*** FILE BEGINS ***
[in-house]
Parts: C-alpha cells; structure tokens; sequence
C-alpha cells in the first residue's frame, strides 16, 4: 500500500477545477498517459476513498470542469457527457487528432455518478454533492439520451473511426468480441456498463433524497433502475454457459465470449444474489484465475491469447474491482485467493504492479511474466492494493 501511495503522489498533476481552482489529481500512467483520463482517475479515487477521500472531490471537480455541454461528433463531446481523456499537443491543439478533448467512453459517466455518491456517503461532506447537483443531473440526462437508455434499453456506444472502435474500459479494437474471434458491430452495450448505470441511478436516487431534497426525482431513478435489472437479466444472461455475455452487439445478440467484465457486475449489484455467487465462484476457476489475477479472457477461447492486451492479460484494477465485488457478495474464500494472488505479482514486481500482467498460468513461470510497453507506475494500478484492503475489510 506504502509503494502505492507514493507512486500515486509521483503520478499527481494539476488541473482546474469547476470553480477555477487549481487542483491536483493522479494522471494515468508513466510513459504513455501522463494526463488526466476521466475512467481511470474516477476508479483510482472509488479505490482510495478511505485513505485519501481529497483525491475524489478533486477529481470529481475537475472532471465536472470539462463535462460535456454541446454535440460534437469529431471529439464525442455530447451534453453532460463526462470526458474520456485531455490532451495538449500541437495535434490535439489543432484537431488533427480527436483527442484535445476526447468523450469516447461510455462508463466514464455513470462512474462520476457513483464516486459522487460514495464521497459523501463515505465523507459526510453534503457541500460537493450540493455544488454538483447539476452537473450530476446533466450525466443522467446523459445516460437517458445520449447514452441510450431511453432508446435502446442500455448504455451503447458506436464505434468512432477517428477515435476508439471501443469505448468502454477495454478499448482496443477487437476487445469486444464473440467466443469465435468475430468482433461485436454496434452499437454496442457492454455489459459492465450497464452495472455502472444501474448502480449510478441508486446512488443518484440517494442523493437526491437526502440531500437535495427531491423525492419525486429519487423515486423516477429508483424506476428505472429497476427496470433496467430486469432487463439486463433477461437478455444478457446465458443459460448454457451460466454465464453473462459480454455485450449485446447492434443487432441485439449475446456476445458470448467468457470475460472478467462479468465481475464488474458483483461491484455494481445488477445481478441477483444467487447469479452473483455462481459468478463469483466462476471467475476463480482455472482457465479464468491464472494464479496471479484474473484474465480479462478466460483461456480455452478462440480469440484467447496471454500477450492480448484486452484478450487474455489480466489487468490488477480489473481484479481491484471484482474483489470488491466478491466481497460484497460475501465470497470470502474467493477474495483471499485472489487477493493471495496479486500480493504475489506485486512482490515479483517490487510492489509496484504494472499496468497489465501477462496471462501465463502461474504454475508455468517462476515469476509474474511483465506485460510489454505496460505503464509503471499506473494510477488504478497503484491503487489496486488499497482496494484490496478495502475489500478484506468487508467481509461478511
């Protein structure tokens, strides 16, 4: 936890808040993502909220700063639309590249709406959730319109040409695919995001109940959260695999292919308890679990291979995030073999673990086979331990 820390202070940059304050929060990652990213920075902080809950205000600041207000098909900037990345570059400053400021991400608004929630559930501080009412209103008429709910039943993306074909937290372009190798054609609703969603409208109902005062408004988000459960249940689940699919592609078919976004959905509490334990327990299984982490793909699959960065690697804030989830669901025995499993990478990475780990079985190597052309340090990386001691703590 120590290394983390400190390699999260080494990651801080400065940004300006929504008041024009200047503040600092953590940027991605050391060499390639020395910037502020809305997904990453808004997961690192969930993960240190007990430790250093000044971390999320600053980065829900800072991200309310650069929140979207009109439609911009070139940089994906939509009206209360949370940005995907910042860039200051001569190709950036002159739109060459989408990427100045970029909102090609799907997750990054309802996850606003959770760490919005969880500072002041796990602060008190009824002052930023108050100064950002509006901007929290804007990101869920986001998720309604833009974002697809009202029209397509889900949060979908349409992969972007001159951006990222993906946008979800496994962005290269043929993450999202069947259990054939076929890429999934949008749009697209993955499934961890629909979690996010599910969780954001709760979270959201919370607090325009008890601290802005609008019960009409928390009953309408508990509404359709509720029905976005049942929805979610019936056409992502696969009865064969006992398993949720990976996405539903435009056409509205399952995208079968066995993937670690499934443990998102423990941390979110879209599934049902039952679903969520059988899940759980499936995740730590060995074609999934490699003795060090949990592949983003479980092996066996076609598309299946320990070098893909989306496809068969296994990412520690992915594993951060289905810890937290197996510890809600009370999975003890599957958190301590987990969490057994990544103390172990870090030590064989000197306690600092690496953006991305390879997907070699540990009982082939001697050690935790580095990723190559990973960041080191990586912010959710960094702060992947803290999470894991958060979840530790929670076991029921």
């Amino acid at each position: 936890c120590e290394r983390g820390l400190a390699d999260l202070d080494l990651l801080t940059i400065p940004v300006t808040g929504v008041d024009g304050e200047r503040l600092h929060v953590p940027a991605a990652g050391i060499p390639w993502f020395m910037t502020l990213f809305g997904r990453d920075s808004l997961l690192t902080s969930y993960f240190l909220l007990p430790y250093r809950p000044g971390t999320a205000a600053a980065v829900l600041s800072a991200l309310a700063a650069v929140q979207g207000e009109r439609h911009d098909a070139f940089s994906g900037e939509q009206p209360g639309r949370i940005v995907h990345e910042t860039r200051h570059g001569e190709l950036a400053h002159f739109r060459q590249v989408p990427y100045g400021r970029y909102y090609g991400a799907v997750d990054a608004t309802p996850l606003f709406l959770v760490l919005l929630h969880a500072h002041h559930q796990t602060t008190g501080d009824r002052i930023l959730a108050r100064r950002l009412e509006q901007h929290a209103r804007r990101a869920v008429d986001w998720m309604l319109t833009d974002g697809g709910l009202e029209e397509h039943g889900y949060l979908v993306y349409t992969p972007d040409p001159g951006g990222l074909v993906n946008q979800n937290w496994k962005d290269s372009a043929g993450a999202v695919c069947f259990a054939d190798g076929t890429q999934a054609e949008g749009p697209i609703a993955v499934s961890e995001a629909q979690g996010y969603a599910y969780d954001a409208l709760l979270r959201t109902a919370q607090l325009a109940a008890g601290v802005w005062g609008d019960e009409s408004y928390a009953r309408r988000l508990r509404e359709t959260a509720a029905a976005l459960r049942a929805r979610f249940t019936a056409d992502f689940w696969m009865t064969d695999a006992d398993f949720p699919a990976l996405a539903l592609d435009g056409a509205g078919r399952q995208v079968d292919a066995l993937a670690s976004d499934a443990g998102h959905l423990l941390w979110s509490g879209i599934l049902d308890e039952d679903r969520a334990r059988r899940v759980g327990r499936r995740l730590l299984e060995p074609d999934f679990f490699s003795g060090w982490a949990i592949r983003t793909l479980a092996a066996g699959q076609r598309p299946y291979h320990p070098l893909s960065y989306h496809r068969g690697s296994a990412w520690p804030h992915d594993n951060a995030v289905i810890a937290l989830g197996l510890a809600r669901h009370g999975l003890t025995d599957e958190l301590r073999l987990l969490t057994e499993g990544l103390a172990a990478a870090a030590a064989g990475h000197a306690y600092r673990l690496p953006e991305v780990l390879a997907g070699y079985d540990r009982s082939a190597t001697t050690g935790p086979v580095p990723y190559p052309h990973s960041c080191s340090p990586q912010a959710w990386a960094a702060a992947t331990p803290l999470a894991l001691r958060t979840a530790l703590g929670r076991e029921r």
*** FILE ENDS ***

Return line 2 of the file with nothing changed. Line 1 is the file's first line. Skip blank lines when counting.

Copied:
Parts: C-alpha cells; structure tokens; sequence